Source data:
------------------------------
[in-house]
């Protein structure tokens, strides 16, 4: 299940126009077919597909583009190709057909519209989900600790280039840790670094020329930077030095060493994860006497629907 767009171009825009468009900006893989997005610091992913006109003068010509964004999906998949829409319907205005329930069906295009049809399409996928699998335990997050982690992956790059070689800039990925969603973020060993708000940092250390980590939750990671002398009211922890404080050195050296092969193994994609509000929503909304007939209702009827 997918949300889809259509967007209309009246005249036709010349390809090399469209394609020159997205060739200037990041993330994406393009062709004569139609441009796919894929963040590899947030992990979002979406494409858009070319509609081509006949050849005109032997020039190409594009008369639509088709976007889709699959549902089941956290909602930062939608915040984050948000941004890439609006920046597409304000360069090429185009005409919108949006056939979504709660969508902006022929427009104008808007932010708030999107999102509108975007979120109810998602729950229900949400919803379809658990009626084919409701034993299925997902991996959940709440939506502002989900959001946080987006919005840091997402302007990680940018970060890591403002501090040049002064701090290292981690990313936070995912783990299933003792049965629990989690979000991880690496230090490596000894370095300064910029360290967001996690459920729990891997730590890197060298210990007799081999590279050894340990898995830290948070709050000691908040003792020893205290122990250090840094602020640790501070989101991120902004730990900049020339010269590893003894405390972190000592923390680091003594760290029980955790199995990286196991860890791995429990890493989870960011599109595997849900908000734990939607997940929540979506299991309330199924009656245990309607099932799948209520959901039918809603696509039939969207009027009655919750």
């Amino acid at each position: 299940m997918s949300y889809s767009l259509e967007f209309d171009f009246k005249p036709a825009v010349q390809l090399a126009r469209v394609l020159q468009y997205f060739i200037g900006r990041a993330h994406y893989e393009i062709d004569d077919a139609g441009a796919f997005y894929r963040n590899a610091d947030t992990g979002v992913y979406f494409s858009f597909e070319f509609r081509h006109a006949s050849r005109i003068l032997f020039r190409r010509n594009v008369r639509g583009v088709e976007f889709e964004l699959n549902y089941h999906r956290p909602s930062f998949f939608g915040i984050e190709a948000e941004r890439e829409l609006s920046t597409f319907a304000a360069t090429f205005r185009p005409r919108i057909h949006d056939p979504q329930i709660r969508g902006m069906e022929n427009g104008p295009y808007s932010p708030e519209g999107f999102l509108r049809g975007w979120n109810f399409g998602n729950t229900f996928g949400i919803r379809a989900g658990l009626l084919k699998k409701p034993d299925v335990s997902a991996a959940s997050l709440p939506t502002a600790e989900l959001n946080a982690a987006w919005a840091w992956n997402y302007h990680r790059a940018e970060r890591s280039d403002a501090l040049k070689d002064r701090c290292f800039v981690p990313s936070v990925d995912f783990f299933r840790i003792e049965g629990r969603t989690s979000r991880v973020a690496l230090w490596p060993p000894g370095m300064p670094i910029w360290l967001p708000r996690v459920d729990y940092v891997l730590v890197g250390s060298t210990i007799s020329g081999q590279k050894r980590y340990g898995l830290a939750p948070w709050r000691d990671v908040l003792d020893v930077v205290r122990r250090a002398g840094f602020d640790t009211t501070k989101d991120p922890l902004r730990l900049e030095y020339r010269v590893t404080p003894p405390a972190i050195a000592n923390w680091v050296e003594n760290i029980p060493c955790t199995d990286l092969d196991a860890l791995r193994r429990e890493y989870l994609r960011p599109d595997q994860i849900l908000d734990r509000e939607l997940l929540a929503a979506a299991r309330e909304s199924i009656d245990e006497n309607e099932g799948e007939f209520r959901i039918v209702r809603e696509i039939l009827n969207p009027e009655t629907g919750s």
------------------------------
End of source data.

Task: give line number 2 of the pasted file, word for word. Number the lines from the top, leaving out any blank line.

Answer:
């Protein structure tokens, strides 16, 4: 299940126009077919597909583009190709057909519209989900600790280039840790670094020329930077030095060493994860006497629907 767009171009825009468009900006893989997005610091992913006109003068010509964004999906998949829409319907205005329930069906295009049809399409996928699998335990997050982690992956790059070689800039990925969603973020060993708000940092250390980590939750990671002398009211922890404080050195050296092969193994994609509000929503909304007939209702009827 997918949300889809259509967007209309009246005249036709010349390809090399469209394609020159997205060739200037990041993330994406393009062709004569139609441009796919894929963040590899947030992990979002979406494409858009070319509609081509006949050849005109032997020039190409594009008369639509088709976007889709699959549902089941956290909602930062939608915040984050948000941004890439609006920046597409304000360069090429185009005409919108949006056939979504709660969508902006022929427009104008808007932010708030999107999102509108975007979120109810998602729950229900949400919803379809658990009626084919409701034993299925997902991996959940709440939506502002989900959001946080987006919005840091997402302007990680940018970060890591403002501090040049002064701090290292981690990313936070995912783990299933003792049965629990989690979000991880690496230090490596000894370095300064910029360290967001996690459920729990891997730590890197060298210990007799081999590279050894340990898995830290948070709050000691908040003792020893205290122990250090840094602020640790501070989101991120902004730990900049020339010269590893003894405390972190000592923390680091003594760290029980955790199995990286196991860890791995429990890493989870960011599109595997849900908000734990939607997940929540979506299991309330199924009656245990309607099932799948209520959901039918809603696509039939969207009027009655919750």